Why is my LFS failing to push these files?

At work, I’m running GitLab 13.4.4.
I just enabled LFS in gitlab.rb for the first time, and am trying it out.

The only thing I did was uncomment and configure these 2 lines:

  • gitlab_rails[‘lfs_enabled’] = true
  • gitlab_rails[‘lfs_storage_path’] = “/var/opt/lfs”

Then I ran gitlab-ctl reconfigure.

To test, I created a fresh git repo using the web interface, cloned the repo on my computer (MacOS High Sierra), and ran this:

git lfs install
git lfs track "*.mp4"
git add .gitattributes

cp -v /small_movie.mp4 .
git add small_movie.mp4
git commit

cp -v /big_movie.mp4 .
git add big_movie.mp4
git commit

git push origin master

Even though the small_movie.mp4 file is 241MB, and the big_movie.mp4 file is 1.1GB, the git push command output said this:

$ git push origin master
Locking support detected on remote "origin". Consider enabling it with:
  $ git config lfs.https://company-software-server.com/tal/lfs-test-repo.git/info/lfs.locksverify true
Uploading LFS objects:   0% (0/1), 4.7 GB | 7.9 MB/s, done.
LFS: Put "https://company-software-server.com/tal/lfs-test-repo.git/gitlab-lfs/objects/f2314cbc2a5d01df0cbf97f89dfa338f3613610ab7971c34d7e3c8766900744d/1147248372": read tcp 192.168.XX.XYZ:56903->129.14.XX.YY:443: i/o timeout
error: failed to push some refs to 'https://company-software-server.com/tal/lfs-test-repo.git'

Not only did it try to push 4.7 GB of data for some reason (both the movies put together are nowhere near that big), but it failed.

The only server I have between my client, and gitlab, is an NGINX server. I configured NGINX with:

  • client_max_body_size 0;

to set the upload size to infinite, so that nginx doesn’t prevent uploads.

Am I missing something? Why did it try to push way more data than the size of the files? Why could it have failed?

Update: Bypassing nginx entirely, and using a LAN IP over HTTP (no encryption) instead as a test, I get very similar results. It starts out fairly fast, but slows down over time, sends 2.3 GB of data (again, way more than the size of both files for some reason), and fails.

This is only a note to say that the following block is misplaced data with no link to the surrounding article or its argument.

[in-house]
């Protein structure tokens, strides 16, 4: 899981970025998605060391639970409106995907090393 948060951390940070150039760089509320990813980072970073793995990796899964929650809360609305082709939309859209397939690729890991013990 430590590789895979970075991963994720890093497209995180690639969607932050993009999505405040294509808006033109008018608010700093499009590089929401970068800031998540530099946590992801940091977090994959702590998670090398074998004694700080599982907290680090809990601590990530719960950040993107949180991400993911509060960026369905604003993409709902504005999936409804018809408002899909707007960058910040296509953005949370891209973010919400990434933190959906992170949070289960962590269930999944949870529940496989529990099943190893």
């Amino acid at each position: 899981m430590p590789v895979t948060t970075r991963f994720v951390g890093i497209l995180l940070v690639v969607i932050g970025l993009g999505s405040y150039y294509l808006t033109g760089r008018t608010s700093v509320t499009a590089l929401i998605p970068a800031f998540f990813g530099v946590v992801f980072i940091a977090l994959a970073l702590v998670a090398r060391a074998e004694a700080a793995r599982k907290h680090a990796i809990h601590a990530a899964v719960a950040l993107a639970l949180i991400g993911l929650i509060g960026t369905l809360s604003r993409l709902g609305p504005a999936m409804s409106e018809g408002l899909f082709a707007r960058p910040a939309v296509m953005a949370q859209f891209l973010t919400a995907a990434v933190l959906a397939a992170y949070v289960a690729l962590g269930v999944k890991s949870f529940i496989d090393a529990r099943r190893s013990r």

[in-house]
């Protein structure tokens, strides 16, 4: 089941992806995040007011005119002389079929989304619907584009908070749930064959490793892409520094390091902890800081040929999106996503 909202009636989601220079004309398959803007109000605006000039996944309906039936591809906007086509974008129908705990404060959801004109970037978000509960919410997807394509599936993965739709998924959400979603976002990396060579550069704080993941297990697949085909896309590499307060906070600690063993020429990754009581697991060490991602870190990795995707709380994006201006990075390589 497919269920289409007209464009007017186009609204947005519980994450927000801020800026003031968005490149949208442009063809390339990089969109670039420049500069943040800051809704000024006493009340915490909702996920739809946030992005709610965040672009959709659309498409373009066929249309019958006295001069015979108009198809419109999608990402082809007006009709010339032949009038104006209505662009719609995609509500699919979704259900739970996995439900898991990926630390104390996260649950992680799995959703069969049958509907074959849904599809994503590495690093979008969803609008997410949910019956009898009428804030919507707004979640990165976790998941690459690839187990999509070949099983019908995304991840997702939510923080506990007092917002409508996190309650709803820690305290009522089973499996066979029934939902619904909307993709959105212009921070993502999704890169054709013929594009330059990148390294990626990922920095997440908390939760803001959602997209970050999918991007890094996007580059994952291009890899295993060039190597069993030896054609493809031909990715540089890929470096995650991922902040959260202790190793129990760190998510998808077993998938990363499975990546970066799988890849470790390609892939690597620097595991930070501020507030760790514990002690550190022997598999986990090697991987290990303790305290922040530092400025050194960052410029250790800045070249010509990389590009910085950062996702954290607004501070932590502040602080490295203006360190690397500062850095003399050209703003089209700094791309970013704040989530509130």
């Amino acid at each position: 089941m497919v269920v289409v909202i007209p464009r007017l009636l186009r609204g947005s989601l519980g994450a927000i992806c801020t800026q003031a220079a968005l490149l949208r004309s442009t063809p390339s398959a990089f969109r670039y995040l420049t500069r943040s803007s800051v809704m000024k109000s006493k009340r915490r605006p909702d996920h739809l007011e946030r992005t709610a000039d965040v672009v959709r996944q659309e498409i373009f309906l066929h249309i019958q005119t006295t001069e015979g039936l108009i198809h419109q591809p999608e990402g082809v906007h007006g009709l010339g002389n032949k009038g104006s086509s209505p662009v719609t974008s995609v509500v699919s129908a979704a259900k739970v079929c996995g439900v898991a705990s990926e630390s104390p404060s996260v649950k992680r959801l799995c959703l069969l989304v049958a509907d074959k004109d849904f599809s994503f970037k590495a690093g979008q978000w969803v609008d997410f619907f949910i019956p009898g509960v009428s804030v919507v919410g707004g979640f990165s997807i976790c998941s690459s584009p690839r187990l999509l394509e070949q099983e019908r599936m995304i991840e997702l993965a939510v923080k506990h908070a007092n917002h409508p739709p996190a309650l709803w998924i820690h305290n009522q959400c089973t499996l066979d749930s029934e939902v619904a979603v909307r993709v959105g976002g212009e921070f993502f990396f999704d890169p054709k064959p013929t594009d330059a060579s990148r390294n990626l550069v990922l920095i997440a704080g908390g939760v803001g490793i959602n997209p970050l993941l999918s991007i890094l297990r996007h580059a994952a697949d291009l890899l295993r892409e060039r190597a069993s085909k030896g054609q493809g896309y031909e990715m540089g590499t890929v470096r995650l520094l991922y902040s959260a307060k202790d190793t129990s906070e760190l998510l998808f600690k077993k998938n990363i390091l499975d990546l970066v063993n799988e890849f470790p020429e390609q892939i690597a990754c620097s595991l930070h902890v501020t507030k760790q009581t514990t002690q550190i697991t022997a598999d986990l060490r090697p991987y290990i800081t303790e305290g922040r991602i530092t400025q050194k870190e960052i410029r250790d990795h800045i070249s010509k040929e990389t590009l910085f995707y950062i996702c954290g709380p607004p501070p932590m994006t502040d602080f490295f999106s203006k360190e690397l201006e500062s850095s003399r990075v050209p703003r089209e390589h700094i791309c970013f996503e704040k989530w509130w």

Update 2: I can confirm that LFS is enabled in the web interface settings of my repo on my GitLab server. It looks like it was enabled by default.

Update 3: I read somewhere that LFS defaults to HTTPS. My guess is that when I use it locally to bypass my Nginx (which provides SSL), and tell git to use HTTP, LFS is still trying to use HTTPS and failing. Remotely, there’s some headers, or something the Nginx isn’t handling right for LFS. Any idea what it could be? The large size in the output is apparently caused by the retries, because of the failures, and is expected.


I think I got it working.

Turns out that when behind an Nginx reverse proxy, a few things need to be configured on Nginx:

  • client_max_body_size 0;
    • Allow large files to be uploaded by LFS
    • Default Nginx file size upload limit is like 1MB (if I recall)
  • proxy_request_buffering off;
    • Don’t buffer uploads

As far as I can tell, because proxy_request_buffering defaults to on, when git LFS (the git client) was doing a PUT to upload the large git objects (my movies) to the gitlab server, nginx was accepting the connection, and trying to buffer the entire large binary blob, before sending it off to GitLab.

Nginx must have limits on its buffer size, so after Nginx accepted several hundred MB (not sure exactly how much), it would hit the buffer limit, and close the connection prematurely.

Because the connection didn’t fail initially, the git client would think that there was a network issue that can be recovered from if it just tries again, so it does. When it tries again, nginx again accepts the connection, downloads as much data as its buffer can hold, and kills the connection prematurely.

This keeps happening until gitlab exhausts its pre-configured number of retires, and finally errors out.

This also explains why the uploaded data size is way higher than my .git directory size. It keeps re-trying to upload the same data over and over again.

Setting proxy_request_buffering off; in Nginx tells it not to buffer anything, and to send partial requests to the GitLab server as they come in, which fixes the issue.

If someone wanted to, they could probably also just increase the Nginx buffer size for requests. In that case, they would probably either need to deal with running out of RAM, or set a disk cache Nginx can use that has enough space for large requests. Not sure if Nginx uses RAM, or uses disk cache by default, or where to set those options, but I’m happy with just disabling buffering.

Update: This makes sense (at least to me), and after doing this, I was able to push the large files successfully, but trying it again on another test repo with the same files, it fails again. Either this wasn’t the problem, or this wasn’t the only problem. Still looking into it.

Update 2: New problem shows 403 Forbidden for requests to upload the data. This seems to be unrelated to my original problem, and appears to be a bug covered here: https://gitlab.com/gitlab-org/gitlab/-/issues/25852

Since this new problem is a separate issue, this seems to be solved